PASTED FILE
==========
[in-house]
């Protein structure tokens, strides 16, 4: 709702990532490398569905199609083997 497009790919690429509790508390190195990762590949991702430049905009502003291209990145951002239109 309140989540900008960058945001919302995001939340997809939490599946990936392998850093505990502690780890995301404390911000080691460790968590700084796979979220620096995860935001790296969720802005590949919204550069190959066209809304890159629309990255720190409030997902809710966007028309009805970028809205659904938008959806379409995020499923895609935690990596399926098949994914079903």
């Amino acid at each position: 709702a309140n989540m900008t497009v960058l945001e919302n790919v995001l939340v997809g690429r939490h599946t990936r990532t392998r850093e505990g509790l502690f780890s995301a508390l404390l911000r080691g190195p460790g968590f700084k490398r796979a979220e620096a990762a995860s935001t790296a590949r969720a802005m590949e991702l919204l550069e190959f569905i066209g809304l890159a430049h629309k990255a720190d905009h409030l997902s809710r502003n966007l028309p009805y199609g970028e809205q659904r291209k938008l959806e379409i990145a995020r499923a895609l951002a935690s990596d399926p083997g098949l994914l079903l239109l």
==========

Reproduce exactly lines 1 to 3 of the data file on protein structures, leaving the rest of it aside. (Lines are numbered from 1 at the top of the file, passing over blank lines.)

[in-house]
């Protein structure tokens, strides 16, 4: 709702990532490398569905199609083997 497009790919690429509790508390190195990762590949991702430049905009502003291209990145951002239109 309140989540900008960058945001919302995001939340997809939490599946990936392998850093505990502690780890995301404390911000080691460790968590700084796979979220620096995860935001790296969720802005590949919204550069190959066209809304890159629309990255720190409030997902809710966007028309009805970028809205659904938008959806379409995020499923895609935690990596399926098949994914079903």
């Amino acid at each position: 709702a309140n989540m900008t497009v960058l945001e919302n790919v995001l939340v997809g690429r939490h599946t990936r990532t392998r850093e505990g509790l502690f780890s995301a508390l404390l911000r080691g190195p460790g968590f700084k490398r796979a979220e620096a990762a995860s935001t790296a590949r969720a802005m590949e991702l919204l550069e190959f569905i066209g809304l890159a430049h629309k990255a720190d905009h409030l997902s809710r502003n966007l028309p009805y199609g970028e809205q659904r291209k938008l959806e379409i990145a995020r499923a895609l951002a935690s990596d399926p083997g098949l994914l079903l239109l």